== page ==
6 Discussion

6.1 Model Variation

In order to keep the generated samples match with the label, CatGAN can be trained class by class which results in an unsupervised structure. The training samples in source domain and target domain are preprocessed independently, thus the number of networks to be trained equals to number of classes. While the conditional CatGAN can be used as a semi-supervised method. The training samples as well as their labels in target domain are provided in the training procedure as constraint information. In this way, the number of networks to be trained is only one, but it comes at the cost of computational complexity. Specifically, the structure of the class-wise CatGAN and the conditional CatGAN is shown in Fig.4 (a) and (b), respectively. Fig.4 (a) shows the class-wise CatGAN which has multiple class-specific networks to be trained. Fig.4 (b) shows the Conditional CatGAN which has only one network to be trained. For comparison, their recognition performance is given in Table 5, from which we observe the similar performance is achieved for both variations of CatGAN.

6.2 Model Visualization

In this section, the visualization of the generated digit images and data distribution in plane is presented. For better insight of the CatGAN model, the image visualization is explored. We have shown the visualization of handwritten digits from M to U. The first two in Fig.6 illustrate the generated image and . The last two of Fig.6 shows the generated image and . We observe that the generated data has clear category information.

The distribution of source data, generated target data and real target data is visualized in Fig.5 by using the t-SNE embeddings [3]. We can observe the better clustering characteristic of the generated data, and the feature discrimination is improved. As a result, the cross domain classification performance can be naturally promoted.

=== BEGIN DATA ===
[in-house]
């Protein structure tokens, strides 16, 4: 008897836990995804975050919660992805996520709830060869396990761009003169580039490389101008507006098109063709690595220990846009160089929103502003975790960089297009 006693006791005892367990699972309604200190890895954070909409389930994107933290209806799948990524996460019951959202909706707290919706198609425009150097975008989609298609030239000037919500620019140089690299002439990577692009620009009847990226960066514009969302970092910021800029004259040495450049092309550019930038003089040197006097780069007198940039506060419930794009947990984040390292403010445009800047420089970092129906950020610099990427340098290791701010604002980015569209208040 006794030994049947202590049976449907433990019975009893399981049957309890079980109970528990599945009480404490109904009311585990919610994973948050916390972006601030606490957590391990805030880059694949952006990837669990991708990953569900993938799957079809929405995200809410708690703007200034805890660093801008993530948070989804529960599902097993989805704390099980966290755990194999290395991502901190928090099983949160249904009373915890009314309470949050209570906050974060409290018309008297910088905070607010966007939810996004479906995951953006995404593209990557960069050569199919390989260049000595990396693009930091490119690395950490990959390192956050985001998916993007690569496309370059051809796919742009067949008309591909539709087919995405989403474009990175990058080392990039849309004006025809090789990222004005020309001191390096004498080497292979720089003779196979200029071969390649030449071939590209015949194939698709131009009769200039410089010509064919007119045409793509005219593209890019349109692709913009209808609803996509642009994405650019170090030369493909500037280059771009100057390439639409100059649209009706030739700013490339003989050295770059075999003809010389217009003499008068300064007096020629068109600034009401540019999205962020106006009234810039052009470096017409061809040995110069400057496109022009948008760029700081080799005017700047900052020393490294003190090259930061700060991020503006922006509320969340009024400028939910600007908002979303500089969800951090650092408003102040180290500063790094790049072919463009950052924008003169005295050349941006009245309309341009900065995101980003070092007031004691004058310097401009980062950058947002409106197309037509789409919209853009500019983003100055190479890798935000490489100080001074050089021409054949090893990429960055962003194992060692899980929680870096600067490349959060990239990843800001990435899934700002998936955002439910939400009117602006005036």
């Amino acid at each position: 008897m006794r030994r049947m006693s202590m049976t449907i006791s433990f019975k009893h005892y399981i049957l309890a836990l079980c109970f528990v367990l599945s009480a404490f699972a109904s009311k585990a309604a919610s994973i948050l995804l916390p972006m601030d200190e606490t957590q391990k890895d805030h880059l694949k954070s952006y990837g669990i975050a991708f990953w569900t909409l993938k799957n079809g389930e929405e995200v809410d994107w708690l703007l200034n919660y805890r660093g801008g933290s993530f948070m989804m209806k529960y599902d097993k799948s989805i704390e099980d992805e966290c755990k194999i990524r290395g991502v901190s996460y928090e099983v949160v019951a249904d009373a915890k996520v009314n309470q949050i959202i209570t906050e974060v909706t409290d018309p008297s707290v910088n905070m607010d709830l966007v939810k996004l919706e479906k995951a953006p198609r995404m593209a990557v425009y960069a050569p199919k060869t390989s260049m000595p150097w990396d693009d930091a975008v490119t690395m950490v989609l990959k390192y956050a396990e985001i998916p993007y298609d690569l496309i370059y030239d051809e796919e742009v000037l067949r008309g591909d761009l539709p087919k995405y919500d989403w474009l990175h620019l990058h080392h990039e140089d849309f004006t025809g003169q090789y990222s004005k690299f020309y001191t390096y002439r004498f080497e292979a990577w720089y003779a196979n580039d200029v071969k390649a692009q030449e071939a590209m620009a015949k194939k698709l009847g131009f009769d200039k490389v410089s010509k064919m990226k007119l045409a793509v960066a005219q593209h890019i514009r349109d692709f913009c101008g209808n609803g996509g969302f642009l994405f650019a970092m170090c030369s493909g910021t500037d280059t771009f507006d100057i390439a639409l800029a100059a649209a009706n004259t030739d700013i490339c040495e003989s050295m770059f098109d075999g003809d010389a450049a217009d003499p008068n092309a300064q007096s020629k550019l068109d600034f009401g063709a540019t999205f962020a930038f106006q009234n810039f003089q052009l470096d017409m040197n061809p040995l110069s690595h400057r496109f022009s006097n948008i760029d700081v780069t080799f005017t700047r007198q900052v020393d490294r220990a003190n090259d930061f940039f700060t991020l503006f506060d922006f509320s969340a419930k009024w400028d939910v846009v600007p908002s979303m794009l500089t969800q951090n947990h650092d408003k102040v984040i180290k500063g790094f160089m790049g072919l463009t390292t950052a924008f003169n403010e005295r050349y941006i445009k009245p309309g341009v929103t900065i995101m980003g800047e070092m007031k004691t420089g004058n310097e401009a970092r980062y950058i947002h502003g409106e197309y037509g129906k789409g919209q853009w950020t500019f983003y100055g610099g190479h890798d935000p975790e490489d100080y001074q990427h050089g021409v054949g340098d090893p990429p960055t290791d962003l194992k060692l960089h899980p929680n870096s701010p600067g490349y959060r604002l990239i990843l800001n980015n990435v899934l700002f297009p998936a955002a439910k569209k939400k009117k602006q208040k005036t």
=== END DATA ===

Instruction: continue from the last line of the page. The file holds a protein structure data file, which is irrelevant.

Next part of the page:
Tasks Class-wise CatGAN Conditional CatGAN
Average
Table 5: Recognition accuracy () of Class-wise CatGAN and Conditional CatGAN
Figure 6: Visualization of generated digit . The first two illustrate the generated data and . The last two show the generated data and .

7 Conclusion

In this paper, we propose a new domain adaption perspective with domain generation. Therefore, a coupled adversarial transfer GAN(CatGAN) comprising of two generators, two discriminators and two content fidelity terms method is introduced. Each generator contains GAN loss and domain loss to guarantee the simple network work well. This symmetric model can achieve bijective mapping to keep the intrinsic content information not malposed and can be mapped from one domain to the other domain arbitrarily. For the sake of keeping inner relations between two domains retained further more as the label information keep constant. In the process of minimizing the content discrepancy between the re-generated samples and objective samples, the content fidelity term is used aiming at preserving the domain specific content during generation. Considering that the network is a simple two layered perceptrons in essence, it is a shallow transfer learning method which can be compared to the deep transfer learning method. Extensive experiments on benchmark DA datasets demonstrate the superiority of the proposed method over several state-of-the-art DA methods.

Footnotes

  1. http://research.microsoft.com/en-us/projects/objectclassrecognition
  2. http://pascallin.ecs.soton.ac.uk/challenges/VOC/voc2007
  3. http://www.eecs.berkeley.edu/~mfritz/domainadaptation/
  4. http://www.vision.caltech.edu/Image_Datasets/Caltech256/
  5. http://yann.lecun.com/exdb/mnist/
  6. http://www-i6.informatik.rwth-aachen.de/~keysers/usps.html
  7. http://ufldl.stanford.edu/housenumbers/